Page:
I know younger people get feed-up hearing old geezers recall the “old days” or “in my day.” Well, in the first place, I hope they will get their turn to reminisce and secondly, I hope their recollections are as pleasing to them as ours are to us.
The problem with being young is that you haven’t lived long enough to have memories worth telling simply because it’s all too fresh.
Like so many things in life, memories are appreciated with age. It’s difficult to savour graduation ceremonies, weddings, new jobs and births when they only just happened.
It’s that appreciation of memories that help you through the funeral of an old friend.
Everyone remembers what a great guy the person was and how much fun they had together, all the crazy times like pulling over at a truck stop while driving to Florida in mid-January to use the facilities only to learn that your travel companion, the one whose ashes are at the front of the chapel, locked the keys in the still-running car.
It snows in North Carolina in January. Since this incident occurred before cell phones, we had to sleep in the only warm place, the washroom, until a trucker came in and allowed us to use his CB radio to get help.
Last week Ted Maude died and I went to his funeral. Lots of friends I know were there and because Ted was one of the all-time greatest characters I have ever met, the stories and memories were incredible.
Once I got home, it occurred to me to write this piece about him, so the first thing I did was Google his name. Sure enough, all the parts of Ted’s life that were re-visited during the eulogies are right there.
He played on the Canadian Tour which I recall because we played it together. He composed a golf show called “The Swing’s The Thing,” a band of golf troubadours based in South Ocean Beach in the Bahamas.
I knew that because I’ve heard Gary Slatter, Dave Clayton and Gary Pitchford tell about it. Ted was good friends with E.P. Taylor, which I know because I’ve seen the photos of them together. He was friends with King Edward VIII.
Peter Sellers and Sean Connery often had lunch with Ted and his wife Sharon when they lived in the Bahamas so they could avoid autograph-seekers. Along with his good friend, course architect, Doug Carrick, the pair helped opene the Maritimes to golf tourism.
So what makes me think golf has changed? It’s simple really.
When I looked around the funeral home, I realized how many people I have met and known through golf.
My beginnings were hitting a few battered balls around a high school football field in Aurora, Ont. I have enjoyed listening to thousands of golfers who each have their own story of how they first took up the game that brought them to that place in time when we encountered each other for the first time.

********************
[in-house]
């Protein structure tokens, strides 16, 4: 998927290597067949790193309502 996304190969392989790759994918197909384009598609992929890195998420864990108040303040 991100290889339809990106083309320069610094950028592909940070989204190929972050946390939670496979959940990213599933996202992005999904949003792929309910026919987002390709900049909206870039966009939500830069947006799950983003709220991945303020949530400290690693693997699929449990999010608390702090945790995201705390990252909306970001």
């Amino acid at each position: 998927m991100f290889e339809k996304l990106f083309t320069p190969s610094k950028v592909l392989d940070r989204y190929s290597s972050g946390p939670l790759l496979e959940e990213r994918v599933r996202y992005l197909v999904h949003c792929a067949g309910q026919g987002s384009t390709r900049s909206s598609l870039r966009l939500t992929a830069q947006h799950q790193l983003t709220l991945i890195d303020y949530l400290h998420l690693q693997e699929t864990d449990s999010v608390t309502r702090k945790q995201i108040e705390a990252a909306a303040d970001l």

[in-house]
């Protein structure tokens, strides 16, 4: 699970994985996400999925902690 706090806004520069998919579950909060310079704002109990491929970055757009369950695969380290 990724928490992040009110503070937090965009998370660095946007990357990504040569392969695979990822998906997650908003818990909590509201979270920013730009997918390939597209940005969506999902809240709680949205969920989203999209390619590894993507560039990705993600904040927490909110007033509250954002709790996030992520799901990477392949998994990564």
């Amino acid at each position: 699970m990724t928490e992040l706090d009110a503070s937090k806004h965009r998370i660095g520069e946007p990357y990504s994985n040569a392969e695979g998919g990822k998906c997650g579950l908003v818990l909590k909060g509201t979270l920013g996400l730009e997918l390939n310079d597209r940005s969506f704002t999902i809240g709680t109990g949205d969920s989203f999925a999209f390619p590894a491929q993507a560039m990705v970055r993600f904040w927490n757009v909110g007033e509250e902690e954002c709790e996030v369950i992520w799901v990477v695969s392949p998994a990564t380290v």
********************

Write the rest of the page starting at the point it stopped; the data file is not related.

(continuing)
People still have stories about their early days but the group who impacted me the most have been the golf professionals, from the PGA of Ontario, PGA of Canada, PGA of America and other organizations around the world.
In recalling my “good old days,” I remember playing local assistants’ championships when Jim Morrison, a struggling entrepreneur who had just acquired the rights to distribute Titleist golf balls, stood on the first tee and presented every player with two dozen brand new balls.
He was a big, friendly man with beautiful white hair and a solid white sport jacket. What he gave me was my supply of balls for the year and the retail price of the balls was more than my entry fee into the tournament.
Through these events I met fellow fledgling members of the association, some who are still my friends some 50 years later.
The PGA of Ontario Spring Meetings were often held at Bayview Golf Club. Normal attendance was 350 to 400 members all coming together to find out industry news, get the Tournament schedule but more than anything we commiserated.
In the Fall, we attended the Merchandise Show where everyone wore a jacket a tie. We visited with each other, exchanged buying/product ideas and dined together. Show Specials travelled like wild fire up and down the halls of the Holiday Inn.
Even the Board of Directors I served on for a total 16 years had 19 representatives from each corner of the Ontario Zone.
Last but not least, we regularly played in about 15 pro-ams per year. Each of these attracted 30 to 36 local Golf Professionals.
In total, by the time you counted playing the CPGA Championship, Ontario Open, Spring, Summer and Fall Ontario PGA Championships, the Hulbert, the Pro Club Champions, the Pro-Junior and the Pro Lady, an active head professional would see other PGA members 20 to 25 times a year.
Friendships were built, there was camaraderie and we actually belonged to a fraternity. We knew each other’s families and travelled to foreign countries to play in pro-ams with our members.
In fact, a significant number of amateurs who were members at various clubs played their own form of a “Pro-Am Tour” and we established relationships with them too.
So, I again say the golf business has changed.
Pro-ams are almost extinct, PGA of Ontario meetings are poorly attended because information is more readily available through the internet and the merchandise show is a far different format.
As I looked around the chapel and saw my golfing peers – Dave and Sandy Clayton, Herb and Mary Holzscheiter, John and Paul Henrick, Gary Pitchford and Tom Aird – it made me sad to think how much things have changed.
Do I long for the way things were? Sometimes.
Do I like golf the way it is? In some ways.
Do I wish the camaraderie, the tomfoolery, the fun, the gags and jokes, the old ways of being a golf professional were still around? A lot.
Good-bye Ted. Thanks for the memories.